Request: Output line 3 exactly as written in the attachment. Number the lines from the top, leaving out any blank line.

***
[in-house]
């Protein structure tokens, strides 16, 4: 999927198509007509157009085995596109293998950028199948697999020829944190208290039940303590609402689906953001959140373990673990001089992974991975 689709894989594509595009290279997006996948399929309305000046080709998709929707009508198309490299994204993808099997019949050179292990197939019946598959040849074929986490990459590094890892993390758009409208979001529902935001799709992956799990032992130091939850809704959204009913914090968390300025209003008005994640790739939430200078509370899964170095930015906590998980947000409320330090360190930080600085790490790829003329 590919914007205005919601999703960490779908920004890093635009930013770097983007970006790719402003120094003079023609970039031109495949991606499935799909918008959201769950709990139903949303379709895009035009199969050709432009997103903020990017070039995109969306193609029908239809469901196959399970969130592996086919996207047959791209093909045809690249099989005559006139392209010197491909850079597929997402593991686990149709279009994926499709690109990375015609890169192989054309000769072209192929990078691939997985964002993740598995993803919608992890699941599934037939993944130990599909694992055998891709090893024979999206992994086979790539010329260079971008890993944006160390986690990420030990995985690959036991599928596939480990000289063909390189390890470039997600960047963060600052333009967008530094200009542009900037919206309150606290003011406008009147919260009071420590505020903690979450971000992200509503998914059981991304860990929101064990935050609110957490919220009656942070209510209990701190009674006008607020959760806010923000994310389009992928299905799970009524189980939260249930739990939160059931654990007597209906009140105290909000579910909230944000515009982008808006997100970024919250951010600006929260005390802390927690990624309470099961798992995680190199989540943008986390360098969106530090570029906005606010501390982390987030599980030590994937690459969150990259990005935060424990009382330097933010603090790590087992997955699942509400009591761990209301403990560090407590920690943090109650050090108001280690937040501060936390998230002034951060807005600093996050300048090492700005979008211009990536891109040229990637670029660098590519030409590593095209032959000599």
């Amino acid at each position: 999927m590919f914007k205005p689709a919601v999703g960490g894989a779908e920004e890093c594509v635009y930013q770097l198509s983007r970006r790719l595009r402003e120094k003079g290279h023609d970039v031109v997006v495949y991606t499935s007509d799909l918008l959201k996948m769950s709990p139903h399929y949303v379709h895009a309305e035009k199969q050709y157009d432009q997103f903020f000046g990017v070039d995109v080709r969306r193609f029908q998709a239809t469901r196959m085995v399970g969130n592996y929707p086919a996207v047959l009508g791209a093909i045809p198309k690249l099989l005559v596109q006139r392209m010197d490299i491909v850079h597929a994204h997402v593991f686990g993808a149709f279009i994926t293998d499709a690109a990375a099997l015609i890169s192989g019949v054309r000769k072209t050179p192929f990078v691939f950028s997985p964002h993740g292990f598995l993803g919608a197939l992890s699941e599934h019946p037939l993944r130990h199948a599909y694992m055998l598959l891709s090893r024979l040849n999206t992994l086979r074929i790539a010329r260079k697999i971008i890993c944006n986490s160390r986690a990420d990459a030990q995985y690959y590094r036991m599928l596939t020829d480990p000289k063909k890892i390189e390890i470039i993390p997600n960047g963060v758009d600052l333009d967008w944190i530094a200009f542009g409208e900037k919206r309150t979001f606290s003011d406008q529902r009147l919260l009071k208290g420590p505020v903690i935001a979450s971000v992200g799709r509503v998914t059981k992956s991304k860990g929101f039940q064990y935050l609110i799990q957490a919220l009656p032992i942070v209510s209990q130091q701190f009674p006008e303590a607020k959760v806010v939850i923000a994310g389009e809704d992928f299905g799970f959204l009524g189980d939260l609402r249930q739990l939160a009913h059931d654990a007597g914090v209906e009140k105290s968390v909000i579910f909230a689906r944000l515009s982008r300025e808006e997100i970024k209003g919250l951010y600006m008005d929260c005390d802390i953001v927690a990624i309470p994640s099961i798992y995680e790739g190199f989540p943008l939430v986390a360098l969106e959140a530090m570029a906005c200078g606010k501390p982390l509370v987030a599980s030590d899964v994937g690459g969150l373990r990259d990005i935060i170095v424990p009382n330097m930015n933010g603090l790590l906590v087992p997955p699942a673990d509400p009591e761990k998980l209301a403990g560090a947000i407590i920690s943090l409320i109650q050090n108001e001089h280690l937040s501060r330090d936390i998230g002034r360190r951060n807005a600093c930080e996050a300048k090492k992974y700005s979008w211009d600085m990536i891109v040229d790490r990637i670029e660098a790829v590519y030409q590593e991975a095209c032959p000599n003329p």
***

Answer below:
């Amino acid at each position: 999927m590919f914007k205005p689709a919601v999703g960490g894989a779908e920004e890093c594509v635009y930013q770097l198509s983007r970006r790719l595009r402003e120094k003079g290279h023609d970039v031109v997006v495949y991606t499935s007509d799909l918008l959201k996948m769950s709990p139903h399929y949303v379709h895009a309305e035009k199969q050709y157009d432009q997103f903020f000046g990017v070039d995109v080709r969306r193609f029908q998709a239809t469901r196959m085995v399970g969130n592996y929707p086919a996207v047959l009508g791209a093909i045809p198309k690249l099989l005559v596109q006139r392209m010197d490299i491909v850079h597929a994204h997402v593991f686990g993808a149709f279009i994926t293998d499709a690109a990375a099997l015609i890169s192989g019949v054309r000769k072209t050179p192929f990078v691939f950028s997985p964002h993740g292990f598995l993803g919608a197939l992890s699941e599934h019946p037939l993944r130990h199948a599909y694992m055998l598959l891709s090893r024979l040849n999206t992994l086979r074929i790539a010329r260079k697999i971008i890993c944006n986490s160390r986690a990420d990459a030990q995985y690959y590094r036991m599928l596939t020829d480990p000289k063909k890892i390189e390890i470039i993390p997600n960047g963060v758009d600052l333009d967008w944190i530094a200009f542009g409208e900037k919206r309150t979001f606290s003011d406008q529902r009147l919260l009071k208290g420590p505020v903690i935001a979450s971000v992200g799709r509503v998914t059981k992956s991304k860990g929101f039940q064990y935050l609110i799990q957490a919220l009656p032992i942070v209510s209990q130091q701190f009674p006008e303590a607020k959760v806010v939850i923000a994310g389009e809704d992928f299905g799970f959204l009524g189980d939260l609402r249930q739990l939160a009913h059931d654990a007597g914090v209906e009140k105290s968390v909000i579910f909230a689906r944000l515009s982008r300025e808006e997100i970024k209003g919250l951010y600006m008005d929260c005390d802390i953001v927690a990624i309470p994640s099961i798992y995680e790739g190199f989540p943008l939430v986390a360098l969106e959140a530090m570029a906005c200078g606010k501390p982390l509370v987030a599980s030590d899964v994937g690459g969150l373990r990259d990005i935060i170095v424990p009382n330097m930015n933010g603090l790590l906590v087992p997955p699942a673990d509400p009591e761990k998980l209301a403990g560090a947000i407590i920690s943090l409320i109650q050090n108001e001089h280690l937040s501060r330090d936390i998230g002034r360190r951060n807005a600093c930080e996050a300048k090492k992974y700005s979008w211009d600085m990536i891109v040229d790490r990637i670029e660098a790829v590519y030409q590593e991975a095209c032959p000599n003329p």